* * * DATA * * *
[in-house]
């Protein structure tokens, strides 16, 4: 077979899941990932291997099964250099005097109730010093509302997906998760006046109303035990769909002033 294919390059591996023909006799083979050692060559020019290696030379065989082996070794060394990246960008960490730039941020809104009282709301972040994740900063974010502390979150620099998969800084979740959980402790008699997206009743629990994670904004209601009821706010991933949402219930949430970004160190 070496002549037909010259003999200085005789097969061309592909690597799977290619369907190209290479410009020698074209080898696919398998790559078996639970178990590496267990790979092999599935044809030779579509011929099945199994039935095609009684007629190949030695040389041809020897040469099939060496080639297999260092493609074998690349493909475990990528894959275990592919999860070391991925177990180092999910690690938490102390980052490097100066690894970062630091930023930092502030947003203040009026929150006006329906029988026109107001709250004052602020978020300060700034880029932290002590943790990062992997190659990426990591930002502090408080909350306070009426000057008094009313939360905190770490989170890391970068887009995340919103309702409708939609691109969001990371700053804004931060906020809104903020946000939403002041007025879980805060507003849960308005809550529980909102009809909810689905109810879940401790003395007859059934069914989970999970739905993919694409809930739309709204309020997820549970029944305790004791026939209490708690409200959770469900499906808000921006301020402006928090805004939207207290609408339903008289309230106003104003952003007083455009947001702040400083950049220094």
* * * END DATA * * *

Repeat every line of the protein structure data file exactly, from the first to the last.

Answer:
[in-house]
């Protein structure tokens, strides 16, 4: 077979899941990932291997099964250099005097109730010093509302997906998760006046109303035990769909002033 294919390059591996023909006799083979050692060559020019290696030379065989082996070794060394990246960008960490730039941020809104009282709301972040994740900063974010502390979150620099998969800084979740959980402790008699997206009743629990994670904004209601009821706010991933949402219930949430970004160190 070496002549037909010259003999200085005789097969061309592909690597799977290619369907190209290479410009020698074209080898696919398998790559078996639970178990590496267990790979092999599935044809030779579509011929099945199994039935095609009684007629190949030695040389041809020897040469099939060496080639297999260092493609074998690349493909475990990528894959275990592919999860070391991925177990180092999910690690938490102390980052490097100066690894970062630091930023930092502030947003203040009026929150006006329906029988026109107001709250004052602020978020300060700034880029932290002590943790990062992997190659990426990591930002502090408080909350306070009426000057008094009313939360905190770490989170890391970068887009995340919103309702409708939609691109969001990371700053804004931060906020809104903020946000939403002041007025879980805060507003849960308005809550529980909102009809909810689905109810879940401790003395007859059934069914989970999970739905993919694409809930739309709204309020997820549970029944305790004791026939209490708690409200959770469900499906808000921006301020402006928090805004939207207290609408339903008289309230106003104003952003007083455009947001702040400083950049220094």